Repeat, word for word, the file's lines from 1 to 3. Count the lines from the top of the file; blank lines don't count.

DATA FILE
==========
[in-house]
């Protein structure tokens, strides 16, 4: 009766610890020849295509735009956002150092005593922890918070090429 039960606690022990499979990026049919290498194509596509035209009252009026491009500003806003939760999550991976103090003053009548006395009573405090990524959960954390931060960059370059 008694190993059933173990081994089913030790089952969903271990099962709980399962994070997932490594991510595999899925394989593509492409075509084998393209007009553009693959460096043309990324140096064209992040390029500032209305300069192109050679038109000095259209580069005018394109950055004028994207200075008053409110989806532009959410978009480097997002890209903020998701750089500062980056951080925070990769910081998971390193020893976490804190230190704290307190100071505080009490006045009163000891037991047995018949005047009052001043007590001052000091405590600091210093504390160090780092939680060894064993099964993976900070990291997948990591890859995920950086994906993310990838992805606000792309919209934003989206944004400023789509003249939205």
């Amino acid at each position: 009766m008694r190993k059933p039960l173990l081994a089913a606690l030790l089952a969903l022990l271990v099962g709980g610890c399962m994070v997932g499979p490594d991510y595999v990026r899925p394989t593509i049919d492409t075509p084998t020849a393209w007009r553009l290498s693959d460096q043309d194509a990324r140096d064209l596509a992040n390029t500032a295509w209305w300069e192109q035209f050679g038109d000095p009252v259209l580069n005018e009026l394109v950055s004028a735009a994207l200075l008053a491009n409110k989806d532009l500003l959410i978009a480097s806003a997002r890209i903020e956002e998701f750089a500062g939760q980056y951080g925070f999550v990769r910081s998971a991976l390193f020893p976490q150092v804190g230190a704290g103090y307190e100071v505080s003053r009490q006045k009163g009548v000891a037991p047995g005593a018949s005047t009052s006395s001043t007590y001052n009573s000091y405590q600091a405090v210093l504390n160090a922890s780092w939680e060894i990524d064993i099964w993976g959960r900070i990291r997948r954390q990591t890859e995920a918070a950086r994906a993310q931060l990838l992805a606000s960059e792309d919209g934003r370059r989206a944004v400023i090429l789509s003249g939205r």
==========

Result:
[in-house]
């Protein structure tokens, strides 16, 4: 009766610890020849295509735009956002150092005593922890918070090429 039960606690022990499979990026049919290498194509596509035209009252009026491009500003806003939760999550991976103090003053009548006395009573405090990524959960954390931060960059370059 008694190993059933173990081994089913030790089952969903271990099962709980399962994070997932490594991510595999899925394989593509492409075509084998393209007009553009693959460096043309990324140096064209992040390029500032209305300069192109050679038109000095259209580069005018394109950055004028994207200075008053409110989806532009959410978009480097997002890209903020998701750089500062980056951080925070990769910081998971390193020893976490804190230190704290307190100071505080009490006045009163000891037991047995018949005047009052001043007590001052000091405590600091210093504390160090780092939680060894064993099964993976900070990291997948990591890859995920950086994906993310990838992805606000792309919209934003989206944004400023789509003249939205």
């Amino acid at each position: 009766m008694r190993k059933p039960l173990l081994a089913a606690l030790l089952a969903l022990l271990v099962g709980g610890c399962m994070v997932g499979p490594d991510y595999v990026r899925p394989t593509i049919d492409t075509p084998t020849a393209w007009r553009l290498s693959d460096q043309d194509a990324r140096d064209l596509a992040n390029t500032a295509w209305w300069e192109q035209f050679g038109d000095p009252v259209l580069n005018e009026l394109v950055s004028a735009a994207l200075l008053a491009n409110k989806d532009l500003l959410i978009a480097s806003a997002r890209i903020e956002e998701f750089a500062g939760q980056y951080g925070f999550v990769r910081s998971a991976l390193f020893p976490q150092v804190g230190a704290g103090y307190e100071v505080s003053r009490q006045k009163g009548v000891a037991p047995g005593a018949s005047t009052s006395s001043t007590y001052n009573s000091y405590q600091a405090v210093l504390n160090a922890s780092w939680e060894i990524d064993i099964w993976g959960r900070i990291r997948r954390q990591t890859e995920a918070a950086r994906a993310q931060l990838l992805a606000s960059e792309d919209g934003r370059r989206a944004v400023i090429l789509s003249g939205r």